Mark Minihane, EY’s UK Advanced Manufacturing and Mobility Tax Leader, comments on support for Advanced Manufacturing announced in the Chancellor’s Autumn Statement:
“The announcement from the Chancellor confirmed funding of £4.5bn for eight manufacturing sub-sectors within the automotive and aerospace industries, starting in 2025/26 and lasting for five years. This is a significant cash injection to help continue driving the development of cutting-edge technology and to support the UK’s transition to net zero.
“The Autumn Statement documents released today claim this funding could support around £2bn of additional business investment per year in UK manufacturing over a 10-year period. There is also the promise of the long-awaited publication of the Advanced Manufacturing Plan and UK Battery Strategy, which will undoubtedly be welcome news across the sector.
“The Government also announced a £960m Green Industries Growth Accelerator (GIGA), which will support investments in manufacturing capabilities for clean energy sectors, as well as three new regional investment zones in the West Midlands, East Midlands and Greater Manchester. Combined, these measures send a clear message of support for the UK’s Advanced Manufacturing sector.
“There are plenty of positives to be taken from the announcements. However, favourable conditions are also being created in competing markets through much bigger support packages – such as the USA’s Inflation Reduction Act and the EU Green Deal. Only time will tell as to whether this latest injection of investment will be enough for the UK to retain its crown as a world leader.”
Tax implications for Advanced Manufacturing and Mobility businesses
James Wright, Tax Director in EY’s Advanced Manufacturing and Mobility team, said:
“The Advanced Manufacturing and Mobility sector continues to call for a consistent and supportive fiscal environment to allow businesses to plan and innovate over long expenditure cycles. The Chancellor had limited wiggle room on tax cuts going into today’s announcement, despite a reduction in inflation figures this week.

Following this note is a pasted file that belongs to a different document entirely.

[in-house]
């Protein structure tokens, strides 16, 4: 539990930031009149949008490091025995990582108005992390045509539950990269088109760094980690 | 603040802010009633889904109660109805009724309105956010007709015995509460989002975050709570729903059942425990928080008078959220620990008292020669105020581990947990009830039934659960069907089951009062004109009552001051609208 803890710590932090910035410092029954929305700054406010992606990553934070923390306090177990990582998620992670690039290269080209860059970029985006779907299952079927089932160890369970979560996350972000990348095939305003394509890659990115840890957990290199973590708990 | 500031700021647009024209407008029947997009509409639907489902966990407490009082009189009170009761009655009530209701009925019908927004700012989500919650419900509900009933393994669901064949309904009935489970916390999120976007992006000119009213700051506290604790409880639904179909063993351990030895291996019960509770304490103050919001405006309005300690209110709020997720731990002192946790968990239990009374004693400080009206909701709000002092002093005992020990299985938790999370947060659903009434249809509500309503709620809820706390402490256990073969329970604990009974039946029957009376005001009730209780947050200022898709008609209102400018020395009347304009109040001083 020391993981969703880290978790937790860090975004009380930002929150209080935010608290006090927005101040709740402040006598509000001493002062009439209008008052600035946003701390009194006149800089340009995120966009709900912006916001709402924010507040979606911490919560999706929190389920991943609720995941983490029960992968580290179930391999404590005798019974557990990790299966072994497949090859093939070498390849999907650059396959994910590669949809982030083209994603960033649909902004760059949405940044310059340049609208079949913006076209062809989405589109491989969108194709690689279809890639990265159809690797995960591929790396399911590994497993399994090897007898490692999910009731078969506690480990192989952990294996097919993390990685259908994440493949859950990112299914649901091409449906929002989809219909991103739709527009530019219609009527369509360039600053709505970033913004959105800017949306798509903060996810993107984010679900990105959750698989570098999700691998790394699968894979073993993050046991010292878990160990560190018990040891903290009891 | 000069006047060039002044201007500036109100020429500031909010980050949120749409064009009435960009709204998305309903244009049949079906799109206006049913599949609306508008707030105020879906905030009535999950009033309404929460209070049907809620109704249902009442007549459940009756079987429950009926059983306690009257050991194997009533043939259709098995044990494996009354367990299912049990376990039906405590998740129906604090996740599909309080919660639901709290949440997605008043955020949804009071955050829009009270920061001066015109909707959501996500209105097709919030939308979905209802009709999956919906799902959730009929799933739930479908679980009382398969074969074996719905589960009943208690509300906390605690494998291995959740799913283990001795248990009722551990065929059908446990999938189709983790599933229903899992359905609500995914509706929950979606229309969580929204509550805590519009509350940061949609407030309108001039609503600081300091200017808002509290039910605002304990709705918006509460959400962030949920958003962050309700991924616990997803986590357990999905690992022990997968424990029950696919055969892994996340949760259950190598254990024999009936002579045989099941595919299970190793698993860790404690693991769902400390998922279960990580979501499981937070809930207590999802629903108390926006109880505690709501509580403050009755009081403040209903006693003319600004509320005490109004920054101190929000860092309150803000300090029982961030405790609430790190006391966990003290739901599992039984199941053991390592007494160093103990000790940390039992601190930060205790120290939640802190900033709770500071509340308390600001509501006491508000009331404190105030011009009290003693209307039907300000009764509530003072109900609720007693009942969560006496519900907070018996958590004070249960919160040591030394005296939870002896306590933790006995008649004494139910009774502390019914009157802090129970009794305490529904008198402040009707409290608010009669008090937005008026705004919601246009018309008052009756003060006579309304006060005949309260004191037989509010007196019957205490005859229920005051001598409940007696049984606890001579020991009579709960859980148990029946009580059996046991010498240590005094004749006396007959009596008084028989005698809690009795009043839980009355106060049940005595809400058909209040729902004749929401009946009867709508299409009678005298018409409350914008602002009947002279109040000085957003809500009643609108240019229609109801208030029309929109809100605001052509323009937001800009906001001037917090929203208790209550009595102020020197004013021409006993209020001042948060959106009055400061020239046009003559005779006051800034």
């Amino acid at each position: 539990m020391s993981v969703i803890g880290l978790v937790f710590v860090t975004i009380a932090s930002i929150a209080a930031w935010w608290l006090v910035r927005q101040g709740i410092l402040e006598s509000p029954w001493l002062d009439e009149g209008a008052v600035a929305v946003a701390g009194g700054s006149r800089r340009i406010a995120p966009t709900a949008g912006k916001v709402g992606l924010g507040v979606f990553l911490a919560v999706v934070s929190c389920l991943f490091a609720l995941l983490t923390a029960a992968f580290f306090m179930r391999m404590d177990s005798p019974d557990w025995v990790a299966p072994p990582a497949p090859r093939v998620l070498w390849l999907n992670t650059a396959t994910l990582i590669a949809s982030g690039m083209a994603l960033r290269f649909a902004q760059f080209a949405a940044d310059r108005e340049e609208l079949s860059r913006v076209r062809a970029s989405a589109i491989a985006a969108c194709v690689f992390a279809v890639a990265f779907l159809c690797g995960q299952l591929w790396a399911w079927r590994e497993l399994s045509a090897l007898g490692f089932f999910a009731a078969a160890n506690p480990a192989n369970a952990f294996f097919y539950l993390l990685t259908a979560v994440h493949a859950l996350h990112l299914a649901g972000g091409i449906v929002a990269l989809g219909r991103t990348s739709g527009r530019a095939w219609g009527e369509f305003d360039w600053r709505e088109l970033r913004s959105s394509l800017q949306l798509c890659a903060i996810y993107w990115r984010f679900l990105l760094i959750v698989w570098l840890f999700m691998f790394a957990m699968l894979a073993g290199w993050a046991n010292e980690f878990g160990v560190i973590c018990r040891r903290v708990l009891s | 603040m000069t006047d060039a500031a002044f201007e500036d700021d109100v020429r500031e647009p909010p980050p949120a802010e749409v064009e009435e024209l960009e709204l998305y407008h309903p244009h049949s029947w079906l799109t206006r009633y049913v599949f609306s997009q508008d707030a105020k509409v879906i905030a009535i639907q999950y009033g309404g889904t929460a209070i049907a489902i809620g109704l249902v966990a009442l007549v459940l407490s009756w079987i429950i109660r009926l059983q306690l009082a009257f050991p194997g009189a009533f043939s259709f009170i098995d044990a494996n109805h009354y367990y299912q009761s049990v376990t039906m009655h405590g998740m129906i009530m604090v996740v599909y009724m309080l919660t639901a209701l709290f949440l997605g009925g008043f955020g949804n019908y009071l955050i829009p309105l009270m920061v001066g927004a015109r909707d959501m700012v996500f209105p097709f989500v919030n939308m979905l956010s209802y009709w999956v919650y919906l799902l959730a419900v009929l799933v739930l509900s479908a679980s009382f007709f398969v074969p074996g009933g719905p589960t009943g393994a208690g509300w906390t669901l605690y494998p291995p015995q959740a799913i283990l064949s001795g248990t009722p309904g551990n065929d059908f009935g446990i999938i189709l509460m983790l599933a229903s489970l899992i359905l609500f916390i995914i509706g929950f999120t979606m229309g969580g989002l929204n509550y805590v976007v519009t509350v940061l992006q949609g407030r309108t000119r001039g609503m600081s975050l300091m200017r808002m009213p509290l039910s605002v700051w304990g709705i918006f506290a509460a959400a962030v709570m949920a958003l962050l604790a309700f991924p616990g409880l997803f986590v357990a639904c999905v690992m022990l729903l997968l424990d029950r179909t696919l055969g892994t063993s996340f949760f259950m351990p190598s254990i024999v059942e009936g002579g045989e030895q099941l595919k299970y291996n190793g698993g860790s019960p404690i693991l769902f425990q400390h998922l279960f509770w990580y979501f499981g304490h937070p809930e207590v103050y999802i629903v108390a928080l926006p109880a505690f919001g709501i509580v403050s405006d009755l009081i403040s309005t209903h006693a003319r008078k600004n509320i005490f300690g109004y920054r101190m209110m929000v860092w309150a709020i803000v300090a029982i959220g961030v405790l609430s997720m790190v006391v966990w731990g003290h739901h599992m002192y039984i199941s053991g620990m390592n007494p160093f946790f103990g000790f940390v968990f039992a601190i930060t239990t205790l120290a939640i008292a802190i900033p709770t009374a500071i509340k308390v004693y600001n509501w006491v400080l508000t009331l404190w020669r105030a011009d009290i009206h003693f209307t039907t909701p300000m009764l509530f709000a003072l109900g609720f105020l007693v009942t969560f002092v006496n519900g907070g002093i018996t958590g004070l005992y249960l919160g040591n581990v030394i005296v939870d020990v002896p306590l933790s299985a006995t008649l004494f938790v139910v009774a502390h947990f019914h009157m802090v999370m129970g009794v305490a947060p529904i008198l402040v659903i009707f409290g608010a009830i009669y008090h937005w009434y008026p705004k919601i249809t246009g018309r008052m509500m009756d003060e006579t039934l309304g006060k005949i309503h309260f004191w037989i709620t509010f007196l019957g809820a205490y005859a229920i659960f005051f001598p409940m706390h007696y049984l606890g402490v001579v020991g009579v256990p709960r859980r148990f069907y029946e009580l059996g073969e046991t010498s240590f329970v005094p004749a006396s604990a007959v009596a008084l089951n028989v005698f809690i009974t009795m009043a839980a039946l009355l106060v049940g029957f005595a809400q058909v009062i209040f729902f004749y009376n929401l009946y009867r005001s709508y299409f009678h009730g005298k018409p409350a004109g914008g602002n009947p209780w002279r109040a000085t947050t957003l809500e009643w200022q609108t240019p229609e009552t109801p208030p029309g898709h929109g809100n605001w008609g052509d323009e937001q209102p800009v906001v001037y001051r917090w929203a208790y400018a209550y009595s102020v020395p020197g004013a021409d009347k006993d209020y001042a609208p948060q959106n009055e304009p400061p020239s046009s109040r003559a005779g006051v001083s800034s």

“The confirmation that full expensing, which allows a 100% tax deduction on qualifying expenditure, is becoming permanent, will undoubtedly be welcome news – particularly for businesses with long capital expenditure cycles.
“Support was also announced in a bid to bolster Research and Development (R&D), with the merged R&D scheme coming into effect for accounting periods beginning on or after 1 April 2024. This comes with a reduction in the notional tax rate applied to the R&D Expenditure Credit (RDEC) under the merged scheme, meaning an effective post-tax RDEC rate of 16.2%.
“There have also been shifts in what can be claimed, so manufacturing groups will need to consider areas such as subcontracted costs, as well as the fact that it will be possible to claim for subsidised or grant-funded projects. International groups with overseas R&D footprints will also need to consider overseas costs in claims as these will cease to qualify for R&D claims from April 2024. For start and scale-up businesses in the more generous ‘SME R&D-intensive regime’, the intensity threshold will reduce from 40% to 30%, allowing more SMEs to benefit from 14.5% payable credit.
“For employees in the sector, the main rate of Class 1 National Insurance Contributions (NICs) will be cut from 12% to 10% from 6 January 2024, which is a marginal boost to the labour force and spending power. As this is collected via Pay As You Earn (PAYE), businesses will need to bring systems up to date accordingly.”